Cooling System (for HV Battery) Control In order to maintain the HV battery temperature at the optimum level, the power management control ECU (HV CPU) regulates the HV battery cooling blower according to the signal from the HV battery temperature sensor.
        Regenerative Brake Cooperative Control During braking, the skid control ECU calculates the required regenerative braking force and transmits it to the power management control ECU (HV CPU). Upon receiving this signal, the power management control ECU (HV CPU) transmits the actual regenerative brake control value to the skid control ECU. Based on this result, the skid control ECU calculates and executes the required hydraulic braking force.
        TRC/VSC Cooperative Control The skid control ECU transmits the request to the power management control ECU (HV CPU) to limit motive force while the TRC or VSC is operating. The power management control ECU (HV CPU) controls the engine and MG2 in accordance with the present driving conditions in order to suppress the motive force. For details, refer to Brake Control System.
        During Collision Control During a collision, if the power management control ECU (HV CPU) receives the airbag deployment signal from the airbag ECU assembly, it turns the system main relays off in order to shut off the high-voltage from the HV battery.
        Cruise Control System Operation Control When the power management control ECU (HV CPU) receives the cruise control main switch signal, it controls the motive forces of the engine and MG2 to be an optimum combination in order to obtain the target vehicle speed by the driver's demand. For details, refer to Cruise Control System.
        Dynamic Radar Cruise Control System Operation Control*1 Upon receiving the motive force request signal from the driving support ECU, the power management control ECU (HV CPU) controls the motive forces of the engine and MG2 to be an optimum combination in order to obtain the target vehicle speed. For details, refer to Dynamic Radar Cruise Control System.
        Intelligent Parking Assist System Operation Control*2 Upon receiving the creep up request signal from the parking assist ECU, the power management control ECU (HV CPU) increases the motive force of MG2 to ensure the system operation. For details, refer to Intelligent Parking Assist System.
        Shift Control The power management control ECU (HV CPU) detects the shift position (P, R, N, D or B) in accordance with the signals provided by the shift lever position sensor and P position switch. The power management control ECU (HV CPU) controls MG1, MG2 and the engine to match the selected shift position.
        EV Drive Mode Control When the EV drive mode switch is operated by the driver, the power management control ECU (HV CPU) uses only MG2 to drive the vehicle if the operating conditions are satisfied.
        PWR Mode Control When the PWR MODE switch is operated by the driver, the power management control ECU (HV CPU) moderates the response of the accelerator pedal operation to optimize acceleration.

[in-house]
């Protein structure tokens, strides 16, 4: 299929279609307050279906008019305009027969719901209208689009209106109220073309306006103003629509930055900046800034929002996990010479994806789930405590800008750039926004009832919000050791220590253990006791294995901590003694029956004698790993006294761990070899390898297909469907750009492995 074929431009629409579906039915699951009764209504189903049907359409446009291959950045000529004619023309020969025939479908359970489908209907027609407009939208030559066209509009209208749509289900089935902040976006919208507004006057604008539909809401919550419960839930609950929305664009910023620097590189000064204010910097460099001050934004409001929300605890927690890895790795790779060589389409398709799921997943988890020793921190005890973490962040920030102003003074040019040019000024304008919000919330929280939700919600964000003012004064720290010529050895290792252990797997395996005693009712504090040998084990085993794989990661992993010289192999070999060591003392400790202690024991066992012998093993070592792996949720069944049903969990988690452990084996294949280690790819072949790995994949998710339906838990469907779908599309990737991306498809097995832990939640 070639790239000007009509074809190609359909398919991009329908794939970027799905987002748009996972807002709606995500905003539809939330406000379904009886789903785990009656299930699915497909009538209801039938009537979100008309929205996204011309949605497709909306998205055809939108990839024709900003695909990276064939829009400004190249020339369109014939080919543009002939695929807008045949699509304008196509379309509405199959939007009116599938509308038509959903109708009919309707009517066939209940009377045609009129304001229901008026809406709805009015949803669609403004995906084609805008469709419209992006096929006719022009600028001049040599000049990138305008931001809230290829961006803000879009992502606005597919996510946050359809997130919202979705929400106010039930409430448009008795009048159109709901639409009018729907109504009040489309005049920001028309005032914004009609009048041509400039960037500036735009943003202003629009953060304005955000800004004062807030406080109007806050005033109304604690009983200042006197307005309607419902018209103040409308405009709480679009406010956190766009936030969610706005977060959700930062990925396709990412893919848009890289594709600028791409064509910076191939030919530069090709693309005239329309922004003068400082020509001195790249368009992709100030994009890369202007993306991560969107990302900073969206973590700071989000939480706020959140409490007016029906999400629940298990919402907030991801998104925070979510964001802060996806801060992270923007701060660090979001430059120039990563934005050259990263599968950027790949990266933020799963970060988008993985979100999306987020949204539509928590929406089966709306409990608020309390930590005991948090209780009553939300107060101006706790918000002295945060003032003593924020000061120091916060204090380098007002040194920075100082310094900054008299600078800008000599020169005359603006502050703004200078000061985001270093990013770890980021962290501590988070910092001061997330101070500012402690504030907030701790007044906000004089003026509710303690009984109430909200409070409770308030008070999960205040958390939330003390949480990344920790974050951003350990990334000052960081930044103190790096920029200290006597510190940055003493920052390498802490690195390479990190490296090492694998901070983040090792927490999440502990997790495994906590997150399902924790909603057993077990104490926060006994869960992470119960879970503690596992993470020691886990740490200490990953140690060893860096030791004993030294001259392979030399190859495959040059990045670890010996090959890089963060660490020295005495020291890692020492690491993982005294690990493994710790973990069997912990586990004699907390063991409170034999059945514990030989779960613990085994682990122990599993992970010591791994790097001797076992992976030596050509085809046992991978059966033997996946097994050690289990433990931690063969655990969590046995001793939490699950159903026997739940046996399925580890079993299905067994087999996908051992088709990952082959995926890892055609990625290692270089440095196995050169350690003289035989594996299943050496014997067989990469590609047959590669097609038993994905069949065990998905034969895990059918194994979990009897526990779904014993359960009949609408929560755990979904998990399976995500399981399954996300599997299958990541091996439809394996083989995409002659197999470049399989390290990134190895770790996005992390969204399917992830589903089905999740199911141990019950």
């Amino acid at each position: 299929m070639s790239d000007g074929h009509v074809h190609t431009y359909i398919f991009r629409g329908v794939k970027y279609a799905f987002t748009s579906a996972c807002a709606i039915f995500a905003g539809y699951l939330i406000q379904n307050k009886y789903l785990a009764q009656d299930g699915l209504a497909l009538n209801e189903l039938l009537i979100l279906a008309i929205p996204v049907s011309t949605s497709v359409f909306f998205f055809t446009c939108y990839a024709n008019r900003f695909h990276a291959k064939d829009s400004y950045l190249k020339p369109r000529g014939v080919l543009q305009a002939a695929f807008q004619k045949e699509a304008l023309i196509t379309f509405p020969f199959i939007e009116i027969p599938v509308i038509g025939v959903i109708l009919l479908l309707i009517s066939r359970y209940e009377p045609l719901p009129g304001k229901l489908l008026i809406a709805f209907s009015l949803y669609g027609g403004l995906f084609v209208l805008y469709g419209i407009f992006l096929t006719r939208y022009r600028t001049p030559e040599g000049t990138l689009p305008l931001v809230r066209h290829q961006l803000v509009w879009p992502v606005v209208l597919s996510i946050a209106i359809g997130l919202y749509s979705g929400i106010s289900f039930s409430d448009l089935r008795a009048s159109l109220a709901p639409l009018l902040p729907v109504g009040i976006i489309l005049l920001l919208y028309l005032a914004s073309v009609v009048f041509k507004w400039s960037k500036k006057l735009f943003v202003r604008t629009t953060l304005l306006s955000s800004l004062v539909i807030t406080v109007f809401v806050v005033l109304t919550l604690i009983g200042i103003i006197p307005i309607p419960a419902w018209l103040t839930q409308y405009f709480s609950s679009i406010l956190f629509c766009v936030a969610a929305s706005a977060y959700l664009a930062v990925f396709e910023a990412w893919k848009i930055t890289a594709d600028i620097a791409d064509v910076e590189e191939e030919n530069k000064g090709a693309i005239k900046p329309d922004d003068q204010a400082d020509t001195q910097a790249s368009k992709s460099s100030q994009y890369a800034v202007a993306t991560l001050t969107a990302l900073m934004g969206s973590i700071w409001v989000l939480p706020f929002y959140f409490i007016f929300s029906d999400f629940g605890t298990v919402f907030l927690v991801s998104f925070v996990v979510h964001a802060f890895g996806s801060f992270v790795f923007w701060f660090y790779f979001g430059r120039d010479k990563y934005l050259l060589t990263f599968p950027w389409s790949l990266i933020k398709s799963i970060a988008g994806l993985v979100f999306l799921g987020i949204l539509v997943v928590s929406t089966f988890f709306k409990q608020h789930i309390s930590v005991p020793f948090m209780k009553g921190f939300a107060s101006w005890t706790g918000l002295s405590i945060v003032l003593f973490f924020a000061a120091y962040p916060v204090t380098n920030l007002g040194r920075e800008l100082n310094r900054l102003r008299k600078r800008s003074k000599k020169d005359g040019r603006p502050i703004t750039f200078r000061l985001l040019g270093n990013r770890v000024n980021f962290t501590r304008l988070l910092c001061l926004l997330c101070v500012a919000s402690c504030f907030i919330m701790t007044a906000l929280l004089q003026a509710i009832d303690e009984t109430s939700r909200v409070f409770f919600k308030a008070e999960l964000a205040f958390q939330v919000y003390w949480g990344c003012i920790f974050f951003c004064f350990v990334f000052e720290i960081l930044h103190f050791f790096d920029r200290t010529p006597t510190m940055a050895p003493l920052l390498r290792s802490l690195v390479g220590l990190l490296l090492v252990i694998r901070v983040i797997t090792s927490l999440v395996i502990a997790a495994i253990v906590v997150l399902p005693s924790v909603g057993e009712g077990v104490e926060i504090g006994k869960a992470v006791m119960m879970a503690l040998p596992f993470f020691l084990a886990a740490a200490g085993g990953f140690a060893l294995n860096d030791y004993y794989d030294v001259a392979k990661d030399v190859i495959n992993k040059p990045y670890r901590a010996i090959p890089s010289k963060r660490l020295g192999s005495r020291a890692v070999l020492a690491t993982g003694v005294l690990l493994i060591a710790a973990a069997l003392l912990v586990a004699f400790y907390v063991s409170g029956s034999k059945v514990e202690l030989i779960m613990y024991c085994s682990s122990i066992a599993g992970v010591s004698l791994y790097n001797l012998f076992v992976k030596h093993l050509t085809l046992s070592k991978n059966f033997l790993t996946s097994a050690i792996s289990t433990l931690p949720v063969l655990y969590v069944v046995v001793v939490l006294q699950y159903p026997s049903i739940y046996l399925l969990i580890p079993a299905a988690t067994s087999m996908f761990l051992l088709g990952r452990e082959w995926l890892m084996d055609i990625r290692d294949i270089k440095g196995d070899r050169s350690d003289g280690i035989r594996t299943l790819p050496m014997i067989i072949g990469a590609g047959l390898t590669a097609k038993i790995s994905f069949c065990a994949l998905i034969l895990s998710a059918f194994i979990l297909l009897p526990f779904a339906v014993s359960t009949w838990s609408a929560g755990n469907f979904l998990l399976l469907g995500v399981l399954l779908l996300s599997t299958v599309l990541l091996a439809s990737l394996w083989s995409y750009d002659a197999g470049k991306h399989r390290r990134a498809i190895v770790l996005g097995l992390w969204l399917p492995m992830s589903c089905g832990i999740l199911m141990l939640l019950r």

ECO Mode Control When the ECO MODE switch is operated by the driver, the power management control ECU (HV CPU) moderates the response of the accelerator pedal operation to support Eco driving.

        • *1: Models with dynamic radar cruise control system

        • *2: Models with intelligent parking assist system

    2. Hybrid Vehicle Control


      1. The power management control ECU (HV CPU) detects the amount of accelerator pedal depression using the signals from the accelerator pedal position sensor and detects the shift position signals from the shift lever position sensor. The power management control ECU (HV CPU) receives the resolver vehicle speed signals from the MG1 and MG2 resolvers via the MG ECU. The power management control ECU (HV CPU) determines the driving conditions of the vehicle in accordance with this information, and optimally controls the motive forces of MG1, MG2 and the engine. Furthermore, the power management control ECU (HV CPU) optimally controls the output and torque of MG1, MG2 and the engine in order to deliver lower fuel consumption and cleaner exhaust emissions.

      2. The power management control ECU (HV CPU) calculates the engine motive force based on the calculated target motive force, and by taking the SOC and the temperature of the HV battery into consideration. The value obtained by subtracting the engine motive force from the target motive force is the MG2 motive force.

      3. The ECM performs control of the engine in accordance with the target engine speed and required engine motive force received from the power management control ECU (HV CPU). Furthermore, the power management control ECU (HV CPU) appropriately operates MG1 and MG2 in order to provide the required MG1 generation force and the required MG2 motive force.

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    3. SOC Control


      1. The power management control ECU (HV CPU) calculates the SOC of the HV battery based on the charge/discharge amperages detected by the HV battery current sensor. The power management control ECU (HV CPU) constantly performs charge/discharge control based on the calculated the SOC in order to maintain the SOC within its target range.

      2. While the vehicle is in motion, the HV battery undergoes repetitive charge/discharge cycles, as it becomes discharged by MG2 during acceleration and charged by regenerative brake during deceleration.

      3. When the SOC is below the lower level, the power management control ECU (HV CPU) increases the power output of the engine to operate MG1, which charges the HV battery.